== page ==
Life in Italy: Homes in the Cities

Italy has particularly liveable cities ? small-sized, friendly, rich in history and lovely to look at. They make especially good locations to invest in a property, says Fleur Kinson…

CRT5 (1)220pxHowever much you love Italy?s wonderful countryside, you can?t have failed to notice that Italy?s cities are among the country?s greatest charms. Who wouldn?t swoon to behold the glories of Florence, Venice or Rome? But almost every Italian city is appealing in one way or another. There?s always a well-preserved historic centre, often pedestrianised, and invariably peppered with beautiful buildings. Also, there are abundant independent shops rather than streets of faceless chainstores. The citizens are enthusiastic about their home metropolis, and being Italian, they tend to uphold the same strong sense of community we admire so much in their nation?s small towns and villages. Each Italian city has its own strong identity, its local dishes and particular festivals ? making it a unique place. Best of all, Italian cities are almost always small, built on a human scale rather than sprawling on and on. In fact, only three Italian cities have a population of more than one million (Milan, Rome and Naples). Even Rome, which is more than double the size of second-biggest city Milan, is only a third as big as London.

British buyers in Italy are most often drawn to farmhouses in the countryside. But if you?re thinking of relocating to Italy, or looking to make a particularly safe investment in Italian property, you?d do well to consider an apartment in one of Italy?s cities. We privacy-loving Brits tend to shudder at the word ?apartment?, but be assured that Italian flats are extremely well-built for comfortable, long-term living. City-central buildings are often centuries-old, with thick stone walls that guard against neighbourly noise. Further from the centre, modern apartment buildings in concrete might be less beautiful on the outside, but they?re not necessarily less sound-proof on the inside. Italians don?t consider apartments a second-class property option, and builders plan for quiet in their construction. Nice outdoor spaces such as balconies, patios and terraces further add to the appeal of most Italian apartments.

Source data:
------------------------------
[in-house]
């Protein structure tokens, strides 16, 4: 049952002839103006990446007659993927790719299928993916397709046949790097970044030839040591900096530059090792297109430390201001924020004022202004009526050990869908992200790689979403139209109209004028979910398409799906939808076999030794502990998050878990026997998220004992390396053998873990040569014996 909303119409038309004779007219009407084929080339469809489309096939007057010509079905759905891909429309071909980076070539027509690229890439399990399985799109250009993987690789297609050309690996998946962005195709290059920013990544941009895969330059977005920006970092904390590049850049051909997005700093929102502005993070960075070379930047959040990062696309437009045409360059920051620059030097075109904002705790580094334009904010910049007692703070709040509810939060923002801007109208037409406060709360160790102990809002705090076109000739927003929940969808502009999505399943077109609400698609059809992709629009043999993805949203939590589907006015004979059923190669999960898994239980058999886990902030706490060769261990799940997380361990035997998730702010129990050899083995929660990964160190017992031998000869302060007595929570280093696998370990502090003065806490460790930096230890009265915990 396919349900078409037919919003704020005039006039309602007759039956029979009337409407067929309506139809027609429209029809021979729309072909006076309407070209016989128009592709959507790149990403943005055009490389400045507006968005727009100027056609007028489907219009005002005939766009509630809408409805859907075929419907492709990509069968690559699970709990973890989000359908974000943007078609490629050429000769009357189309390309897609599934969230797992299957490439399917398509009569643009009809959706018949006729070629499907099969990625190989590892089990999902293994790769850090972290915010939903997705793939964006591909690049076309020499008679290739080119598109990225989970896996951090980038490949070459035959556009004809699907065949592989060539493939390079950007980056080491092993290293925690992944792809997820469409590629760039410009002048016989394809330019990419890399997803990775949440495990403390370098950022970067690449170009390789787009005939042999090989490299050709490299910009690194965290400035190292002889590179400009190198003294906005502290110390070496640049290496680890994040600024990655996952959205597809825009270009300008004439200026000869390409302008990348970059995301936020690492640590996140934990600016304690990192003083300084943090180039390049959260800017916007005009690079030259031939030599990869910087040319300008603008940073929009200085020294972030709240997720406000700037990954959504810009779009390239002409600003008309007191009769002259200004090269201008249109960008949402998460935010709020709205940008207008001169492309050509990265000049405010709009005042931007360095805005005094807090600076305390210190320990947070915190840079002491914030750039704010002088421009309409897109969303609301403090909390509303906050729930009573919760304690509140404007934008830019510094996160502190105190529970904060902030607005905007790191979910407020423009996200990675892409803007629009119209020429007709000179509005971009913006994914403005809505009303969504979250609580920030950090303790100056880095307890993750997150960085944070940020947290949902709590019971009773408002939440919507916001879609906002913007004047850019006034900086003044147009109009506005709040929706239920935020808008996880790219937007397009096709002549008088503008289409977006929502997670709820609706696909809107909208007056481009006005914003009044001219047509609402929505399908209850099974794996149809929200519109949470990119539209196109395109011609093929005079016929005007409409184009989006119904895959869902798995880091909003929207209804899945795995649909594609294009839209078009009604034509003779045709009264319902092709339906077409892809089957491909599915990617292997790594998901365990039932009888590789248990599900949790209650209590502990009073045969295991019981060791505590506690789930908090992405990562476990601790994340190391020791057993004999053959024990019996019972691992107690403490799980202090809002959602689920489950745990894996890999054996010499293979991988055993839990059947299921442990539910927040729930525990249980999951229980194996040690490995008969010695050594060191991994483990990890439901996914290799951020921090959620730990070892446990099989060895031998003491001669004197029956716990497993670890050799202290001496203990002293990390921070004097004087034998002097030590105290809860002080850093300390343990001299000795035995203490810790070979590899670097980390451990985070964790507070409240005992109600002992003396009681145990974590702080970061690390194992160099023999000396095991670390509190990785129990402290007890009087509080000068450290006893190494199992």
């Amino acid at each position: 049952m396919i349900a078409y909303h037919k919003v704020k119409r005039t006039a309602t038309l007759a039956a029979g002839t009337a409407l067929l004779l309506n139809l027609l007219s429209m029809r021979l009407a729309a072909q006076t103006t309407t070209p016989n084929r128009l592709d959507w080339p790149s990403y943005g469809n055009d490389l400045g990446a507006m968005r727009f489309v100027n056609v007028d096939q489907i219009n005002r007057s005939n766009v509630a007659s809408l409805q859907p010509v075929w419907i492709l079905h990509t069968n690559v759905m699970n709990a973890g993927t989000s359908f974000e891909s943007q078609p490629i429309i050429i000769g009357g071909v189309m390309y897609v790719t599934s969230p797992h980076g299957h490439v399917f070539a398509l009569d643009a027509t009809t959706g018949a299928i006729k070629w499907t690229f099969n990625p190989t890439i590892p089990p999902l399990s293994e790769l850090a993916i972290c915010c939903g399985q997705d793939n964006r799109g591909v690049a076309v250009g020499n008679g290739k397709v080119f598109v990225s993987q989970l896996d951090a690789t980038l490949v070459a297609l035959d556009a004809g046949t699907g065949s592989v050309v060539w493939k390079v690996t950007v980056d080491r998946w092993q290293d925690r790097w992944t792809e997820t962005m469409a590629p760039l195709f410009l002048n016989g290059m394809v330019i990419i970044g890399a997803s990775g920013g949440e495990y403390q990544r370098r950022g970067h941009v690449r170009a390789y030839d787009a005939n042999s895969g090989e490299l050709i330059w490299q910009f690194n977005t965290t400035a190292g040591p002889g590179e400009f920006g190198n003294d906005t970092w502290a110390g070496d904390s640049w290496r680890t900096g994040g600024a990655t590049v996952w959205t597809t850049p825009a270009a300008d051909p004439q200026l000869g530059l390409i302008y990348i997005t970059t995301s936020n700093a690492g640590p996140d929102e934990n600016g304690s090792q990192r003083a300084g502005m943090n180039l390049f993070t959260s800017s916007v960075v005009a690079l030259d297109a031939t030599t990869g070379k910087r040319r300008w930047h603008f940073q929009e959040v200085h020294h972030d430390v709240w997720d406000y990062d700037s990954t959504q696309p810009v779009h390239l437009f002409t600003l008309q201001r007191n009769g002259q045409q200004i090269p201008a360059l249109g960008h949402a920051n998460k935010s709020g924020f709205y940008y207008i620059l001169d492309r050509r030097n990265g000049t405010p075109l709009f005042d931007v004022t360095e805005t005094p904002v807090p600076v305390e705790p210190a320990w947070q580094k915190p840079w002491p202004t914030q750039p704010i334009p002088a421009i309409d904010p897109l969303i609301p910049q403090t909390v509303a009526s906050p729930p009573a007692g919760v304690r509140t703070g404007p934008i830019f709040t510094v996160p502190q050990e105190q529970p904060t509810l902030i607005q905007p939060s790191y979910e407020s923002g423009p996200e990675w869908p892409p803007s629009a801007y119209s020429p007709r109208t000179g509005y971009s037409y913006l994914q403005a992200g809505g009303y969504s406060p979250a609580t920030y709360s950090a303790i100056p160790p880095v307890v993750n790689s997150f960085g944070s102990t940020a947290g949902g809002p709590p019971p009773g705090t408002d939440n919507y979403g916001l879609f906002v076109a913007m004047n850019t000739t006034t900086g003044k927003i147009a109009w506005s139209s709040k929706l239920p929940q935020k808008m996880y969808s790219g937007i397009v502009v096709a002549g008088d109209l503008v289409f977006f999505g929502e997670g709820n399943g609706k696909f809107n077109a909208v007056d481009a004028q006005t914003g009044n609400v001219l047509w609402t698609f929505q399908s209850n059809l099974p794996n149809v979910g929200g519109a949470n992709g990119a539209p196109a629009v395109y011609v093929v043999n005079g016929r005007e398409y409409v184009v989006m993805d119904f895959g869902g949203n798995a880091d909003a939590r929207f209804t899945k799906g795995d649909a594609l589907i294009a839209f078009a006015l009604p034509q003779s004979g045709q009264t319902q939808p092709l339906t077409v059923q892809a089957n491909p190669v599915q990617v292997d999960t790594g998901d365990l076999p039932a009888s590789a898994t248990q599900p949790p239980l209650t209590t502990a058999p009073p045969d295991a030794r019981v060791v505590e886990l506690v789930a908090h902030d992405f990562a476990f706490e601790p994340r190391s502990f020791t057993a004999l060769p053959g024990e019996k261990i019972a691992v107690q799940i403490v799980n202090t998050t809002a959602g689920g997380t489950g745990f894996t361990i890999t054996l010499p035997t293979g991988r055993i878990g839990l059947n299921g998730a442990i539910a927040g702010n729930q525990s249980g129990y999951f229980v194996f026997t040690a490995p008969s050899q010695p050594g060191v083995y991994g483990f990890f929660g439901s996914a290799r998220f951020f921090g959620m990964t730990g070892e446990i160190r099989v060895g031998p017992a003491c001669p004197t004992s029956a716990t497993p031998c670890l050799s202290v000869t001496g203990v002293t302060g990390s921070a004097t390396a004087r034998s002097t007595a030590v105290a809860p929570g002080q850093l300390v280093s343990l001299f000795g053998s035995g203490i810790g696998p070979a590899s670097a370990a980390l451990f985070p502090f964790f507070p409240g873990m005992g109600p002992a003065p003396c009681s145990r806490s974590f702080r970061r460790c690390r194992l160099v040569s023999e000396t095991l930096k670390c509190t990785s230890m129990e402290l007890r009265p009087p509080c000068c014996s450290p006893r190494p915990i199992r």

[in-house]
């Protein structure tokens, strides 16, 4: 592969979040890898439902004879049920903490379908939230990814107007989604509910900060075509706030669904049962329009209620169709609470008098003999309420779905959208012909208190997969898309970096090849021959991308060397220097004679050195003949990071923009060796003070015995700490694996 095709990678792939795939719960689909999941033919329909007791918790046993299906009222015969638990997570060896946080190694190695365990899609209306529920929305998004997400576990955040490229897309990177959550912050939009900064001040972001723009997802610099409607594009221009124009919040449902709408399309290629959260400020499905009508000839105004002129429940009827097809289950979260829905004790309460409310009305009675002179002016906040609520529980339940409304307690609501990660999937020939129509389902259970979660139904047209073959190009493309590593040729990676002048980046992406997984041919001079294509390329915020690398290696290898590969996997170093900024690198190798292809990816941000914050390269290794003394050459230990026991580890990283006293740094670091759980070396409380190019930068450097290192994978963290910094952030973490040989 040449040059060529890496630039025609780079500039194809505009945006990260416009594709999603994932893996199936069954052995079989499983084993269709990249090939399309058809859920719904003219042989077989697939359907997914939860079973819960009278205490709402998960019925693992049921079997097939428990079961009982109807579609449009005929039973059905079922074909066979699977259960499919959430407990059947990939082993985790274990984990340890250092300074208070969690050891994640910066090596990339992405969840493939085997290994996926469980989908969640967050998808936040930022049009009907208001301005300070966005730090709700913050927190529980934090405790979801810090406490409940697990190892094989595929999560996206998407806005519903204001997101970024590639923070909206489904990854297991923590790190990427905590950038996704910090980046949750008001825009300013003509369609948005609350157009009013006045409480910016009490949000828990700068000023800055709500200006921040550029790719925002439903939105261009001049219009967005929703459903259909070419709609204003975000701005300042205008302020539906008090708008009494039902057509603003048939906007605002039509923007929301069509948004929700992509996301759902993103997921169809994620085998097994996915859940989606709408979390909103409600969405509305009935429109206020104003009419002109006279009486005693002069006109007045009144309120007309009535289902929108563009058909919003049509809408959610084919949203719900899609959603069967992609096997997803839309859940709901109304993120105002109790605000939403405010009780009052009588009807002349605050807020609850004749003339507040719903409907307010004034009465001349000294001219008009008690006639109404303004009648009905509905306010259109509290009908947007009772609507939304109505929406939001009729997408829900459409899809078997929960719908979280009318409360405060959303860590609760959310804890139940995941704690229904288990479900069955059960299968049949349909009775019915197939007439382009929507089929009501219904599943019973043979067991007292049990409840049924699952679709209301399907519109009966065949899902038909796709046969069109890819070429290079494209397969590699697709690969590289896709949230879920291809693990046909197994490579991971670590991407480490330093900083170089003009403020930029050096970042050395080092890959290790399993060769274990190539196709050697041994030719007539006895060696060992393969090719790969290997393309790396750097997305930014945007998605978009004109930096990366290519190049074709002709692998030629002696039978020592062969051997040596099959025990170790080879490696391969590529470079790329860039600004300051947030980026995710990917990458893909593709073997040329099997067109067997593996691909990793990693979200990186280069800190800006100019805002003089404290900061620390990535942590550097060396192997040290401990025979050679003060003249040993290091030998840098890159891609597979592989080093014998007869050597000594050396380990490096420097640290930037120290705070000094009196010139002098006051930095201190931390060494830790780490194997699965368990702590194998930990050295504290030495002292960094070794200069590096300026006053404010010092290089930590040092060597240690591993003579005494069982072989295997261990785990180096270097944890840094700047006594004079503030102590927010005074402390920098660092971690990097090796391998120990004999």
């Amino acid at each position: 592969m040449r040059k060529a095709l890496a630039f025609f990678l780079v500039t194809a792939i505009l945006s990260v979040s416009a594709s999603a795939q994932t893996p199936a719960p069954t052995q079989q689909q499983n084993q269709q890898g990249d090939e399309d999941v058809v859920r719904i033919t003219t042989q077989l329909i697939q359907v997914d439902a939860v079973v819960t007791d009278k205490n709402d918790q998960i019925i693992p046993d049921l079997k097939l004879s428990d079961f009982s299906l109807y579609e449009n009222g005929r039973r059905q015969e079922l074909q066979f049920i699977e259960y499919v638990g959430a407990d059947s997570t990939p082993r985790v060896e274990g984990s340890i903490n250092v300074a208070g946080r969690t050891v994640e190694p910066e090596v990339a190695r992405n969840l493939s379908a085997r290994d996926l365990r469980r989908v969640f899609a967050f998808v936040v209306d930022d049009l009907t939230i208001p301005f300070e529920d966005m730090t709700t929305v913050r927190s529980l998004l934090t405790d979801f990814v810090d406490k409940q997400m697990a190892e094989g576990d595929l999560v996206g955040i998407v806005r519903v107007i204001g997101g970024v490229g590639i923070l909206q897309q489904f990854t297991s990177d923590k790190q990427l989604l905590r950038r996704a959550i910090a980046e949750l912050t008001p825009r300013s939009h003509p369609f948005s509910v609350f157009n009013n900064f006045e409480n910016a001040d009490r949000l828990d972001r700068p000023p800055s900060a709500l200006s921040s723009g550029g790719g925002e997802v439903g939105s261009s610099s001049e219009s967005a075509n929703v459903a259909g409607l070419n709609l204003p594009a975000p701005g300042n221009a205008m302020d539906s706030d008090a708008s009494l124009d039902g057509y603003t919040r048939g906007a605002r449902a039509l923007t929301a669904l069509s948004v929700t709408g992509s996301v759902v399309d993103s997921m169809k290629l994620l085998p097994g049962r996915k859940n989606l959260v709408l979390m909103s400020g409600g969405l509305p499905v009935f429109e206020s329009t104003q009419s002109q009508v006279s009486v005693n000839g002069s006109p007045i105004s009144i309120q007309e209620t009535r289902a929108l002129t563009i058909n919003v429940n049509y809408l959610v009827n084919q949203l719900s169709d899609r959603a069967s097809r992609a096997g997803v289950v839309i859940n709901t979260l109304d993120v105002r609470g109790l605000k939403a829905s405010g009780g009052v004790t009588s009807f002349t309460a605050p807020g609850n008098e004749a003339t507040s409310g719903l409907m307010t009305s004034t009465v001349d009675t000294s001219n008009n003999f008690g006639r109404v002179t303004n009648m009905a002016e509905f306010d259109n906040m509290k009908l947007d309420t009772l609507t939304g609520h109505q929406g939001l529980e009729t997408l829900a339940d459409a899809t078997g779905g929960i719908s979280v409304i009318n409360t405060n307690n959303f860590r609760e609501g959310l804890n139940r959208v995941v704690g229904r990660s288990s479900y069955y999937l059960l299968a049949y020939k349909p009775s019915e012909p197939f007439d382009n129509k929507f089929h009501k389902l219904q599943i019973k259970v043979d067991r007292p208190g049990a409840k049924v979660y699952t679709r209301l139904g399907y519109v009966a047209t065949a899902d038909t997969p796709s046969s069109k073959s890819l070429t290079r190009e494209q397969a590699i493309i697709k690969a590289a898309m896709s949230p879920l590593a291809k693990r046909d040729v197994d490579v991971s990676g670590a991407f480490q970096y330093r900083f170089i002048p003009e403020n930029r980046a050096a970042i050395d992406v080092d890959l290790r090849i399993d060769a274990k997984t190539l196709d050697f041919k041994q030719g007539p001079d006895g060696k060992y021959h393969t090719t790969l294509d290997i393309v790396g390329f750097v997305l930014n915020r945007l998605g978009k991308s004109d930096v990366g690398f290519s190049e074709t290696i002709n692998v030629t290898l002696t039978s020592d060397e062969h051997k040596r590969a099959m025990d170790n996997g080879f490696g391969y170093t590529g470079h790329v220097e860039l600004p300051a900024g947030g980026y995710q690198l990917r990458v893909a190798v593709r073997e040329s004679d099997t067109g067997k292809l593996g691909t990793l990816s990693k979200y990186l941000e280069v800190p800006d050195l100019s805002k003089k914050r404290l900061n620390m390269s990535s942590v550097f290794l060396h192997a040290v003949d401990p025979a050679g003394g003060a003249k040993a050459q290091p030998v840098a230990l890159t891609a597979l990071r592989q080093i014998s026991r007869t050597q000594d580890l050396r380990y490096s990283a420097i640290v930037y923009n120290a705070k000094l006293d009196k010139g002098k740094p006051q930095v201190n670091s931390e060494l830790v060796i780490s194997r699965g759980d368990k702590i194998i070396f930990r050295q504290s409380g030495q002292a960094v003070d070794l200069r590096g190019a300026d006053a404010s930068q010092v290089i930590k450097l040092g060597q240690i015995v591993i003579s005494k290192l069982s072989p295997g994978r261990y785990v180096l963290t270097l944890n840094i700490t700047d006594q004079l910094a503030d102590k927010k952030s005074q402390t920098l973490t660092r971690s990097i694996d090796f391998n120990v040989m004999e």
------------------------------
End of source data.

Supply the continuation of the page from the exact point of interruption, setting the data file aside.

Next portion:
3039 Venice a200pxUrban properties everywhere tend to retain their value extremely well, because there?s rarely a shortage of people looking to buy in a city. In any city loved by tourists, there?s the added bonus of strong holiday rental prospects. If the city also draws students and international businesspeople, there can be medium-to-long-term lets to consider, too. So, in more ways than one, an urban property proves a strong investment. But it also offers practical advantages for your own holidaymaking. If you plan to make frequent short visits to your apartment, you?ll find that its urban location allows you to enjoy maximum visiting time ? i.e. you can fly into the city and soon be at your flat rather than spending an hour or two driving to a farmhouse out in the countryside.

If, rather than a holiday home, what you want is to relocate to Italy, an urban apartment is a strongly recommended first base. It?s harder to feel isolated or lonely in a city, plus it?s easier to learn the Italian way of doing things with shops and services all on your doorstep. Your Italian language skills will be practised more often too, and when the inevitable longing for your mother tongue hits, you?ll also be far more likely to meet fellow ex-pats and Italians who can speak English in a city than in most peaceful rural areas.

Venice - Dorsoduro - townhouse with garden re200pxObviously, owning a city apartment puts all that city?s delights and distractions on your doorstep. But it also means a much lower-maintenance kind of property than a rambling old house out in the sticks. If your apartment building has a communal garden or pool, someone will maintain them for you. The spese del condominio is an annual charge paid by all apartment-owners in the same building to cover the cleaning and maintenance of shared spaces such as gardens, corridors and lifts, and the upkeep of drains, boiler room, roof and so on. Talk to your estate agent to make sure you know exactly how much the spese del condominio will be before you buy. Remember that maintenance costs on a rural house are still likely to prove higher in the long run.


Thinking about costs, savings and other practical matters, note that many Italian city apartments are offered for sale ready-furnished. This can save you the headache of hoisting sofas and fridges up several floors to your door ? as well as buying them in the first place.